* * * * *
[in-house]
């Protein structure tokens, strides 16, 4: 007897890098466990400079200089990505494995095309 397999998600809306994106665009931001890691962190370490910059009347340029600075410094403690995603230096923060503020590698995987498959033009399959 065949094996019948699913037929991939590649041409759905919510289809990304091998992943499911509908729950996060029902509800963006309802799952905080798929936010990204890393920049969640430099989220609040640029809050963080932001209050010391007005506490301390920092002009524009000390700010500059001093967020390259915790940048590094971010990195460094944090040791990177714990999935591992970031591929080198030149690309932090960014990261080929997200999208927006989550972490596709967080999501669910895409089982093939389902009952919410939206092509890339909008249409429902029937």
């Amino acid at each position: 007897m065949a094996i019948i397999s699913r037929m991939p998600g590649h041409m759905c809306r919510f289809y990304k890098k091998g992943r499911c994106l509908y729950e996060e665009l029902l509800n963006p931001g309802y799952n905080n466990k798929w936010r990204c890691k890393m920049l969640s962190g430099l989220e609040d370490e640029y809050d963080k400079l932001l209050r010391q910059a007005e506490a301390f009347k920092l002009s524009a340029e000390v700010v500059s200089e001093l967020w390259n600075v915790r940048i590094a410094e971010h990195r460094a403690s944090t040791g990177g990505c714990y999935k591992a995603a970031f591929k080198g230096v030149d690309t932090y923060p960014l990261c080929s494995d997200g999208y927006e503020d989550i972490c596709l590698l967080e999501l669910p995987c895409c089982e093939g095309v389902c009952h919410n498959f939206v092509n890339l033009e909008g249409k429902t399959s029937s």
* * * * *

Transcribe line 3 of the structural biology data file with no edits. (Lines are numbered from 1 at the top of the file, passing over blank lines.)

């Amino acid at each position: 007897m065949a094996i019948i397999s699913r037929m991939p998600g590649h041409m759905c809306r919510f289809y990304k890098k091998g992943r499911c994106l509908y729950e996060e665009l029902l509800n963006p931001g309802y799952n905080n466990k798929w936010r990204c890691k890393m920049l969640s962190g430099l989220e609040d370490e640029y809050d963080k400079l932001l209050r010391q910059a007005e506490a301390f009347k920092l002009s524009a340029e000390v700010v500059s200089e001093l967020w390259n600075v915790r940048i590094a410094e971010h990195r460094a403690s944090t040791g990177g990505c714990y999935k591992a995603a970031f591929k080198g230096v030149d690309t932090y923060p960014l990261c080929s494995d997200g999208y927006e503020d989550i972490c596709l590698l967080e999501l669910p995987c895409c089982e093939g095309v389902c009952h919410n498959f939206v092509n890339l033009e909008g249409k429902t399959s029937s």